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Hawaii tourist tax will not deter visitors

Noé Alfaro | Flickr

The state of Hawaii proposed a worthy initiative of implementing a tourism tax on visitors. Travelers who visit the island would be charged a flat fee of $25 upon checking into hotels or other short-term rentals. The meager fee that Hawaii proposes would not deter visitors from choosing to vacation in the Aloha State.

Hawaii remained a popular tourist destination with millions of visitors flocking to the islands each year. The state proposed such an initiative in an attempt to protect its natural resources such as famed beaches, forests, parks, waterfalls and more that are often the hotspots for tourists.

The islands have also recently been affected by wildfires, which the revenue from the tourism tax will go toward preventing.

John Green, the governor of Hawaii, estimates that the $25 fee will accumulate around $68 million in revenue annually. The money will be allocated to different preservation projects, disaster prevention programs and disaster insurance to aid with rebuilding in high-risk areas.

If passed, Hawaii’s tourist tax would be the United States’ first environmental visitor’s fee, leading as an example of natural resource preservation and environmental protection.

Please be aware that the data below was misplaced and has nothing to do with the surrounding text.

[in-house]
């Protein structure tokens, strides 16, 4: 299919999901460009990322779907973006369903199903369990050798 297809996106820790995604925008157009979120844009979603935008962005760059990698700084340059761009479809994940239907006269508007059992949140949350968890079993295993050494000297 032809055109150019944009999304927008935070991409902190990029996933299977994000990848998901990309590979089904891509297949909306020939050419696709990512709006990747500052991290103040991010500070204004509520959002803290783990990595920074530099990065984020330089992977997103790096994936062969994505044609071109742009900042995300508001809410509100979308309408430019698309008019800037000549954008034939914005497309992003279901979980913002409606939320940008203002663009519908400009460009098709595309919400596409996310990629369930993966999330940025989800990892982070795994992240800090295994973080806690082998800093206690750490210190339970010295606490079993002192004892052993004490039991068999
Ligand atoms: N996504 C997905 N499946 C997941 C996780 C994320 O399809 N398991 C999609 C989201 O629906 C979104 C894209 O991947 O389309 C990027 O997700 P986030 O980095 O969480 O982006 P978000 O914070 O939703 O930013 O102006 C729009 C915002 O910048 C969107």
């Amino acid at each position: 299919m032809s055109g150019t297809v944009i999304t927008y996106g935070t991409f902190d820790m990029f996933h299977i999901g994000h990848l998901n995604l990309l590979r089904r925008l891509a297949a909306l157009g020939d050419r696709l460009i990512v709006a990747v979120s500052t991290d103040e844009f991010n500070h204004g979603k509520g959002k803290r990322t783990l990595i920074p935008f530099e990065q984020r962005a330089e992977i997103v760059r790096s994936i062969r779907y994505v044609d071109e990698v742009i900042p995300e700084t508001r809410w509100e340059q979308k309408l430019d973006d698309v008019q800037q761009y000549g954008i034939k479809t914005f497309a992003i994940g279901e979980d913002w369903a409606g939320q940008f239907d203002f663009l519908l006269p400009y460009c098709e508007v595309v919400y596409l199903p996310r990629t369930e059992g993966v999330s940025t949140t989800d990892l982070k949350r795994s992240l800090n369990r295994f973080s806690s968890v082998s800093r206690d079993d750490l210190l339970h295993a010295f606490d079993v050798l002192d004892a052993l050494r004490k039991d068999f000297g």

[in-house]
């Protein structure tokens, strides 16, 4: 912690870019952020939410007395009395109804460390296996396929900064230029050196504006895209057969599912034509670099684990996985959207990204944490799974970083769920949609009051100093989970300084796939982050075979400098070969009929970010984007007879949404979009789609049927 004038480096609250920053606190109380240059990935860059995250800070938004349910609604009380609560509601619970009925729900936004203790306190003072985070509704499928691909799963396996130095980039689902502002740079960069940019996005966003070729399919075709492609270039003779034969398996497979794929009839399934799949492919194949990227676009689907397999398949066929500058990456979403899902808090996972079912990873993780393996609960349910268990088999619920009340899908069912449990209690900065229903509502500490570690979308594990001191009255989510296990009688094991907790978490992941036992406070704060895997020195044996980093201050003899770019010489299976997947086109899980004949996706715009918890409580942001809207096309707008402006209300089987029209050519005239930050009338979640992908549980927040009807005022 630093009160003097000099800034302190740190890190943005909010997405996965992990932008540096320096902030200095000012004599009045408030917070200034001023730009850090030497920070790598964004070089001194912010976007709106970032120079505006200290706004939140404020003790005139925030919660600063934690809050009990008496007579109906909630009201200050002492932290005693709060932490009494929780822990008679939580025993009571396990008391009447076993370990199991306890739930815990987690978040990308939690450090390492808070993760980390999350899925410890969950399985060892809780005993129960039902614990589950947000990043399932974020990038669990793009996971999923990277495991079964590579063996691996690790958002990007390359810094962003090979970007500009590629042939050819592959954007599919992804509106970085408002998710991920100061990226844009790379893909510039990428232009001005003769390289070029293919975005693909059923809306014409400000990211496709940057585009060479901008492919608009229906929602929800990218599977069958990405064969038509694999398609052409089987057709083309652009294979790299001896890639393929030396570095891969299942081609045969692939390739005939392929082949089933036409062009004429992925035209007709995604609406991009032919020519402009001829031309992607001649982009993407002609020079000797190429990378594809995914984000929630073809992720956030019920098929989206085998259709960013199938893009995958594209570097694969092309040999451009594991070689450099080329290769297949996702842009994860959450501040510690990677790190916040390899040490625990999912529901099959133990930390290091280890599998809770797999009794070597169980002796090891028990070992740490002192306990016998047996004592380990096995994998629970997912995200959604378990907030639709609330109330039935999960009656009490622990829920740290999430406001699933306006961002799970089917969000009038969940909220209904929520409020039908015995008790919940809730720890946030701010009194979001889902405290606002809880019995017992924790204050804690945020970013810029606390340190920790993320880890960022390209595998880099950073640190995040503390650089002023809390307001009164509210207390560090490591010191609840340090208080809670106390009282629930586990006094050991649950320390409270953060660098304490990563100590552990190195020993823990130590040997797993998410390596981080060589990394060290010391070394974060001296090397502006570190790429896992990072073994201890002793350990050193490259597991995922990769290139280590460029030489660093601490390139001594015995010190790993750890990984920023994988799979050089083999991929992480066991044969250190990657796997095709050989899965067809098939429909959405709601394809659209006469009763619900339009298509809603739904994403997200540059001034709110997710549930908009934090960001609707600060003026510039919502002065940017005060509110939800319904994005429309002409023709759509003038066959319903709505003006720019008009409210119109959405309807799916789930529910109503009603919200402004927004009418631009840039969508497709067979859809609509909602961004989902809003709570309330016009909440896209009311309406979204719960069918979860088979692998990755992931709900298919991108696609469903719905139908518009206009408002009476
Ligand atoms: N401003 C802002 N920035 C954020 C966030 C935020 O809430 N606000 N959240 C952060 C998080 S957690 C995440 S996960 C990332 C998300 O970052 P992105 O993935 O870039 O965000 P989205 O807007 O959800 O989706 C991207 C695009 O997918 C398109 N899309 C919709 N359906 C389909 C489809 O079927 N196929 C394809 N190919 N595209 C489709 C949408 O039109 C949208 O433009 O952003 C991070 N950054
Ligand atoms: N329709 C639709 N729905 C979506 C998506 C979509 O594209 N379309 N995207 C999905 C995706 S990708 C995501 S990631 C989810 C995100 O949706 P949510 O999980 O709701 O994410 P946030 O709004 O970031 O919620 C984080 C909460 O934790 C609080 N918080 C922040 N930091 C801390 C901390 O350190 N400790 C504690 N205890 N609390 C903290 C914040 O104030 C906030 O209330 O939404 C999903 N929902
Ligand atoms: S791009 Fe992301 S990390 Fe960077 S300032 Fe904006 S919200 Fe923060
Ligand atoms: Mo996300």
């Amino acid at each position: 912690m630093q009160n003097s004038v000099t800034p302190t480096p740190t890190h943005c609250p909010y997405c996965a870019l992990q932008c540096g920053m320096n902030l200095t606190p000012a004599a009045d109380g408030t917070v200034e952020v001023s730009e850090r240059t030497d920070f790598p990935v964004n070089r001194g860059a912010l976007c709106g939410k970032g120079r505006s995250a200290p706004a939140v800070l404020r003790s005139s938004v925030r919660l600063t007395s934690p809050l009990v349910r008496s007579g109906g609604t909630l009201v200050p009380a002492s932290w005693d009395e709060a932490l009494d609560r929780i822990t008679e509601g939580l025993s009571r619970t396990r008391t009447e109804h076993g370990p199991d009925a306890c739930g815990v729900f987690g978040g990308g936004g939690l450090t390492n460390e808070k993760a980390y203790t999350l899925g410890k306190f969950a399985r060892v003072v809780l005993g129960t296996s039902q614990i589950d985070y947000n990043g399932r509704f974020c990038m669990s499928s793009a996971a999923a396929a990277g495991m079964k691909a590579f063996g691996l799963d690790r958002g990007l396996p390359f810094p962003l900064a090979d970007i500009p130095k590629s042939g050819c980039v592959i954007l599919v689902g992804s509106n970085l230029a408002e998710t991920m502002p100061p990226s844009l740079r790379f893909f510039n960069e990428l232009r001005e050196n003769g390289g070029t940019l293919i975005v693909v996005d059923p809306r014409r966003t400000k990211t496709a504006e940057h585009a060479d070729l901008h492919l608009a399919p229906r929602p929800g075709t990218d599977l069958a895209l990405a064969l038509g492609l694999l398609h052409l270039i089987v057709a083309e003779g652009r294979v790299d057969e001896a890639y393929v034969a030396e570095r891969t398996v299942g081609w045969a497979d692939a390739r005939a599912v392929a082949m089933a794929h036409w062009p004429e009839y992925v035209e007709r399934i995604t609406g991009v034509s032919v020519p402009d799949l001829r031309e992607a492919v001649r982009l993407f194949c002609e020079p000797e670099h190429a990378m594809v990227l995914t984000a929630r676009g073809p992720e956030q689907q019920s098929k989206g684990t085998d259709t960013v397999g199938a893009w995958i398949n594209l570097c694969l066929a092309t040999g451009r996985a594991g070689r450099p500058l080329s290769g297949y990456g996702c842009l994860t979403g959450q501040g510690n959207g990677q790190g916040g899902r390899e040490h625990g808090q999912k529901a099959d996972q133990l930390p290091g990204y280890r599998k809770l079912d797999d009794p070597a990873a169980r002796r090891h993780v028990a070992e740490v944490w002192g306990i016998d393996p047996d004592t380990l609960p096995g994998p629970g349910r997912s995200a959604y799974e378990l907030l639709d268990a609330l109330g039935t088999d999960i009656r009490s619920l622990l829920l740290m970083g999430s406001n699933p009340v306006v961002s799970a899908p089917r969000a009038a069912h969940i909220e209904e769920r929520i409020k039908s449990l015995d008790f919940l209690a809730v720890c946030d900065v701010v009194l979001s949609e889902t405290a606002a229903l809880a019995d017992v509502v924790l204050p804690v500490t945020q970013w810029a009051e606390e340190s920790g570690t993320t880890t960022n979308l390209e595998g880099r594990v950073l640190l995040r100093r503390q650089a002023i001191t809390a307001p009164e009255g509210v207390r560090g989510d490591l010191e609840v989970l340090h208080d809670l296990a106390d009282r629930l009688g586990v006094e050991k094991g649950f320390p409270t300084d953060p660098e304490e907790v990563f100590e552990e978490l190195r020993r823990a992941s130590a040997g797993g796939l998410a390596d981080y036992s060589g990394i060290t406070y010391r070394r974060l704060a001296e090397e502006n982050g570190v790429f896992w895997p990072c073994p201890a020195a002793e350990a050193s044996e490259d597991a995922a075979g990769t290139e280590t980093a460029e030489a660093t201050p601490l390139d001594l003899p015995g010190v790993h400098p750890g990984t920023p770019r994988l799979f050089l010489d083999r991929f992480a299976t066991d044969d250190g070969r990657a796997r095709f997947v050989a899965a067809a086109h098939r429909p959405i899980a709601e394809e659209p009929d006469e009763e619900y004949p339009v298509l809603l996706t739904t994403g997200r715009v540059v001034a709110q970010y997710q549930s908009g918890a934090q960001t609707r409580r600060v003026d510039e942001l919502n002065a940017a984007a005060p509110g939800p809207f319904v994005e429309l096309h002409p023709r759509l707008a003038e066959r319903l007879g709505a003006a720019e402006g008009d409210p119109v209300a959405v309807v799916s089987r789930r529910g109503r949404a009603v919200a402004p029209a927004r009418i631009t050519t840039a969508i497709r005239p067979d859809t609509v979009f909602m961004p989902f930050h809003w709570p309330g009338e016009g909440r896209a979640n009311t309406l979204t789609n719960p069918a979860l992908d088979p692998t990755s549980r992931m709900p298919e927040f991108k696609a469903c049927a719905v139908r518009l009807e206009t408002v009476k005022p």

“It’s a very small price to pay to preserve paradise,” said Green.

Last year, the wildfires in Lahaina claimed the lives of at least 100 people and caused damages estimated at $6 billion. The state of Hawaii is stretched thin with the different preservation projects and resources that go into maintaining the beauty of the islands.

Moreover, it has become increasingly difficult for Hawaii to find the funds to support both tourism projects and environmental concerns. The proposed fee would alleviate some of these concerns by bringing in an alternate form of revenue.

Green’s proposal to protect the islands is not an uncommon practice for popular travel destinations. Other places that implement a climate tax include Bali, Greece, Palau and New Zealand. The prices for each fee vary between $1 to $100 with Greece sitting on the low end of the spectrum and Palau implementing the highest tax.

This specific tourist tax was not the only proposal for protecting the environment and advocating for awareness surrounding climate change that was considered by the state of Hawaii and Green’s administration.

For example, the state previously considered increasing its transient accommodation tax, which is a surcharge paid on temporary lodging, despite having one of the most expensive hotel rates in the nation.

As tourist preferences change, Hawaii has noticed a difference in activity choices. For example, golf used to be a popular activity among tourists, but has now been replaced with a vested interest in outdoor activities. As a result, the state is under more pressure to keep the forests protected and the islands pristine.

Another idea proposed is that tourists pay a fee for a license to enter state parks, forests, hiking trails and paths within.

The Aloha State has made careful considerations with the proposal and the impact it will have on rates of tourism and on the appeal of the destination. Despite the taxes, Hawaii will remain a top tourist destination with an annual influx of millions of visitors and millions in revenue attached to them.

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